The Mainstream Can No Longer Ignore eSports

The Mainstream Can No Longer Ignore eSports 3

Syed Sumail “Suma1L” Hassan is a 16 year old who, like many other teenagers, spends a lot of time playing games. However, unlike most 16 year olds, his gaming ability has made him a millionaire and has allowed him to leave school to play video games full-time. This is mostly thanks to the recent $18M Dota 2 tournament, The International. Unlike most eSports tournaments The International’s prize pool is larger than many sporting events. Hassan’s team, Evil Geniuses, walked away with $2 million more than the Australians did for winning the 2015 Cricket World Cup, thanks to their first place finish at TI5. As a result, mainstream media cannot ignore the growing eSports scene.

EG Rise to Claim The International 2015 Aegis of Champions

Obviously, one $18 million tournament isn’t the sole reason that mainstream media are picking up on eSports, but it’s certainly a factor. The money on offer, combined with the fact that TI5 sold out the Key Arena for almost a week straight, meant that for the first time, many TV networks, print magazines, newspapers and major online publications covered The International. Sure, not all of them did the best job, but the important thing is that they tried, and are starting to take eSports seriously.

Mainstream acknowledgement is something those in eSports have, rightly or wrongly, wanted for years, and it is now finally starting to happen, largely thanks to The International. With the mainstream coverage comes more viewers, more viewers brings in more sponsors, and more sponsors brings in more money, which ultimately is beneficial to all those involved.

“I like the mainstream media getting involved,” says Owen ‘ODPixel’ Davies, one of the top Dota 2 casters in the world. “It means there will be more and better jobs. I mean, the dream is that one day the BBC turn up and say, ‘do you want to do eSports coverage?’”

Ecstatic Crowd During The Grand Finals
Ecstatic Crowd During the Grand Finals

OD’s thoughts seem to be echoed by the majority of the eSports world. Once the mainstream media get involved with any area of competitive gaming, it will boost the scene in a number of ways that ultimately wouldn’t be possible without that mainstream involvement. such as TV coverage. It was The International 4 that was first broadcast on ESPN, which then lead to the Heroes of the Dorm tournament also being aired on the sports channel earlier this year. and it is only a matter of time before more TV companies like the BBC start looking into eSports. Once that inevitably happens, eSports could genuinely be seen on the same level as traditional sports by the majority of the world’s population, and while that may not be what everyone wants right now, it is hard to find many overwhelming pitfalls to the notion.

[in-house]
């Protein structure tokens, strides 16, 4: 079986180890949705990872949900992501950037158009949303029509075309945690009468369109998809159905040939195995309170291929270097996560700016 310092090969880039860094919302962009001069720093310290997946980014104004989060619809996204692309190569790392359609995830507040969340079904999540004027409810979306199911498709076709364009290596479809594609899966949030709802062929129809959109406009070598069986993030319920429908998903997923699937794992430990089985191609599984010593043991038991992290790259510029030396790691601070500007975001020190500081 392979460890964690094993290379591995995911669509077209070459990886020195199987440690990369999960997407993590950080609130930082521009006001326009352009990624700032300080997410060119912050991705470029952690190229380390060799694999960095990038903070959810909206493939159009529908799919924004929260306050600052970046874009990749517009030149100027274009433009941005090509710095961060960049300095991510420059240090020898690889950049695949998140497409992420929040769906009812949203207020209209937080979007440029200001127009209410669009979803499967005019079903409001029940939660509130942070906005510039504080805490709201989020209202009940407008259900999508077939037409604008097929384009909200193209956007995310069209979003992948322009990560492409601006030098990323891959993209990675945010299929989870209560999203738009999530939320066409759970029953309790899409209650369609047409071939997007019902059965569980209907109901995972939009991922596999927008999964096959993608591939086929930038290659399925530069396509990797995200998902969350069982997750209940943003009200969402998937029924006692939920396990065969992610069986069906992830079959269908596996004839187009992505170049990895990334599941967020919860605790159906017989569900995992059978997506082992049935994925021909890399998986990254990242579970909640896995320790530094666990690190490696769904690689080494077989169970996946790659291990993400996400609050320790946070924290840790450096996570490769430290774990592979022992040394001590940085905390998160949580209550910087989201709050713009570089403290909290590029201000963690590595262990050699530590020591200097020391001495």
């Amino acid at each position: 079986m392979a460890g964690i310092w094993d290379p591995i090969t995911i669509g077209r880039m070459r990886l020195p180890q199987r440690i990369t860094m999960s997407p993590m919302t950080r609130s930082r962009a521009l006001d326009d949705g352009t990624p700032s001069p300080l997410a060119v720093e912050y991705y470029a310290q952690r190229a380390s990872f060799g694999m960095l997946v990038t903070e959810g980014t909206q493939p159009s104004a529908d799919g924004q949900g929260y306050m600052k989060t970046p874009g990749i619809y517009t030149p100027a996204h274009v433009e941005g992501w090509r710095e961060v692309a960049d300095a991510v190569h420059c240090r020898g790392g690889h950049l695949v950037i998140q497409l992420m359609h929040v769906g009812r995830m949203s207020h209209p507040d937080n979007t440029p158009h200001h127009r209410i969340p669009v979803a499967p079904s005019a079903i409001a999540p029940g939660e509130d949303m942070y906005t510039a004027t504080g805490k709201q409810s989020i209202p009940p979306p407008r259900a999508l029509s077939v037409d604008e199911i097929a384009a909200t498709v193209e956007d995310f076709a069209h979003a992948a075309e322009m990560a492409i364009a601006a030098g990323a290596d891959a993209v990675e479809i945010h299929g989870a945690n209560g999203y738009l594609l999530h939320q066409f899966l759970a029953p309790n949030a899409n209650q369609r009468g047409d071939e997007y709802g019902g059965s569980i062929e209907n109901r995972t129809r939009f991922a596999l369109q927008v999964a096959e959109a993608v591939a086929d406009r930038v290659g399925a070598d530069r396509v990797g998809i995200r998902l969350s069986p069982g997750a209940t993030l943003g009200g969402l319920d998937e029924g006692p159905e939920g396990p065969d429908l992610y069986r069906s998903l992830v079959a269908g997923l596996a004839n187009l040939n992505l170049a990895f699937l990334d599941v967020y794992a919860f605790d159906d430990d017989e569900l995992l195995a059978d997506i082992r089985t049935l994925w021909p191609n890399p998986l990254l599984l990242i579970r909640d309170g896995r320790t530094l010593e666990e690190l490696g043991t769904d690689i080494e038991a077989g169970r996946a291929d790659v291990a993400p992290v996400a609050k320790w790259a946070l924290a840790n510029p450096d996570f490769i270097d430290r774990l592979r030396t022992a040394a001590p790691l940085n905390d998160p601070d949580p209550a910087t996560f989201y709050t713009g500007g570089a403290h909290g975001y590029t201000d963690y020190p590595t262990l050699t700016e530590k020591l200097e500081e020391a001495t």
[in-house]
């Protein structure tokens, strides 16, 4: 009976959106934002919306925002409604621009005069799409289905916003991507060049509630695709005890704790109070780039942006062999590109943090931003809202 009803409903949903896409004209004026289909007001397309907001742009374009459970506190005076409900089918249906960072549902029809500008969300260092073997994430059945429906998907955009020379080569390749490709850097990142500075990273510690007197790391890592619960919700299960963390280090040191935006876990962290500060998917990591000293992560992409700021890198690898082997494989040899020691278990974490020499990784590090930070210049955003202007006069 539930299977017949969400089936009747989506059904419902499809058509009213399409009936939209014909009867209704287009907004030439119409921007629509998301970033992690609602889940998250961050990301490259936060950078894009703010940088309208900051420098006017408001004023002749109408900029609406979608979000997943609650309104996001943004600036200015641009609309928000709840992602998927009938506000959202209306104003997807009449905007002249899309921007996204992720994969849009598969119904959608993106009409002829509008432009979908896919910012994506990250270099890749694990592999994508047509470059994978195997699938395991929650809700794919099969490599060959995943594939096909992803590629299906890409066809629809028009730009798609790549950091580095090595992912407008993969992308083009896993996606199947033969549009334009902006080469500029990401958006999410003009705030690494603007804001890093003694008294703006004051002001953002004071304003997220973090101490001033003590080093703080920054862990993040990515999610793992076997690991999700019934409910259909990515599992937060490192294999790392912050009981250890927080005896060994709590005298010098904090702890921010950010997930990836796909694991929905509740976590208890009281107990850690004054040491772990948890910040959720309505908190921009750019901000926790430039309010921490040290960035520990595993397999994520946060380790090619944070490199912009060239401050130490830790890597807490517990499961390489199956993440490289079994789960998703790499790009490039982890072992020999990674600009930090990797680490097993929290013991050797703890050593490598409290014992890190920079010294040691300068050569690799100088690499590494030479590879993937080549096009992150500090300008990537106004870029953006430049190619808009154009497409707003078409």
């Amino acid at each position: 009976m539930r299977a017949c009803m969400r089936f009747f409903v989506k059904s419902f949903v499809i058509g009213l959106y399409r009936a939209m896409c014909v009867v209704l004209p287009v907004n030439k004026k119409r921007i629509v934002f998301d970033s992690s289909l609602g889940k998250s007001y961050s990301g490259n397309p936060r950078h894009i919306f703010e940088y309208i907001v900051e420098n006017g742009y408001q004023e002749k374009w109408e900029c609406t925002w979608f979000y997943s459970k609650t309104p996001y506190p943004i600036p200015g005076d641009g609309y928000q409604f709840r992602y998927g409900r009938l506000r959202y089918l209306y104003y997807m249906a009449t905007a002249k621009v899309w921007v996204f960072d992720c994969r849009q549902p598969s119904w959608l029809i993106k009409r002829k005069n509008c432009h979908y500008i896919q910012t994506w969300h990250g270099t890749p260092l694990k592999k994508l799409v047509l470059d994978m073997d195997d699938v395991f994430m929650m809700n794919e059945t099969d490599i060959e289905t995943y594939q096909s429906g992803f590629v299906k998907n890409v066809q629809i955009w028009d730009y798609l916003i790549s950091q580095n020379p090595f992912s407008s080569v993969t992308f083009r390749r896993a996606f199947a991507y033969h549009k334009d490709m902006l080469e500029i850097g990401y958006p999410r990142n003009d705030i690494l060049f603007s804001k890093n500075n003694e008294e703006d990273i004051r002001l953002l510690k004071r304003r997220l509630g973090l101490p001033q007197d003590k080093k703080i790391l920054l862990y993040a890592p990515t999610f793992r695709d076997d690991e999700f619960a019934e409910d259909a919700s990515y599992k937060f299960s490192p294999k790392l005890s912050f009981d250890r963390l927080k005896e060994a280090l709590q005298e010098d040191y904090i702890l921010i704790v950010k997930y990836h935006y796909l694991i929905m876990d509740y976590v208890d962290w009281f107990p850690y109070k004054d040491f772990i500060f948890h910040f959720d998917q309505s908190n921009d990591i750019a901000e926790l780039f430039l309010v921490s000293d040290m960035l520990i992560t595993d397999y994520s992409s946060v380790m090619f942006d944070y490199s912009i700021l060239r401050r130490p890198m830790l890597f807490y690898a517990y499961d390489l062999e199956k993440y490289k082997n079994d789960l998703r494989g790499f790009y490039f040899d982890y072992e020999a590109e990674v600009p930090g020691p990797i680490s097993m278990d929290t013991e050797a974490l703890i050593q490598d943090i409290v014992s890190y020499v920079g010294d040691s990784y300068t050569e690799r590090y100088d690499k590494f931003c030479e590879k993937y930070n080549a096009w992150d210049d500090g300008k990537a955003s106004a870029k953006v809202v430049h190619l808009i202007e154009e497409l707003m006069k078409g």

Up until The International started to hit the headlines for the right reasons, the mainstream were more interested in the negative side of eSports. Chris ‘WakeyPixel’ Wake, ODPixel’s casting partner, mentioned, “the mainstream has always tended to be interested in the controversies. We were interviewed by a national newspaper who just wanted to know about the drug scandal.”

However, the International 5 has been such a success that almost all of the coverage has been positive. Canada’s Kurtis ‘Aui_2000’ Ling became somewhat of a national treasure after winning TI5, being interviewed by multiple publications, including CBCNews. Many publications have hailed his decision to drop out of school as a brilliant choice, but just a couple of years ago, most would have laughed at that decision.

Day 2: Evil Geniuses Vs. Complexity Gaming
Day 2: Evil Geniuses vs. compLexity Gaming

With the coverage of eSports becoming more positive, the opinions of the general public are slowly but surely starting to change. After hearing of the success of pros such as Suma1L and Aui_2000, parents are starting to realise that letting their kids play games isn’t as bad as they first thought, and can actually lead to a career further down the line. Large companies are starting to realise that there is money to be made in eSports, and even education systems are realising the potential eSports has, as some schools are offering eSports scholarships and tutoring.

On the whole, more mainstream coverage of eSports can only be a good thing. There will always be the publications that are more interested in the controversies but, eventually—and we are closer than we have ever been right now—there will come a point when those publications will become the minority as eSports becomes an accepted part of worldwide culture akin to traditional sport. Obviously, there will be teething problems, and there is work to be done before that actually happens, but with every feature in a newspaper on a local pro gamer, every TV broadcast of a large tournament, and every news report on The International, we grow closer to that becoming a reality. For most eSports fans, that is the ultimate goal. ODPixel, I think, phrased it best, saying, “eSports doesn’t need mainstream coverage to be big, but it certainly helps.”

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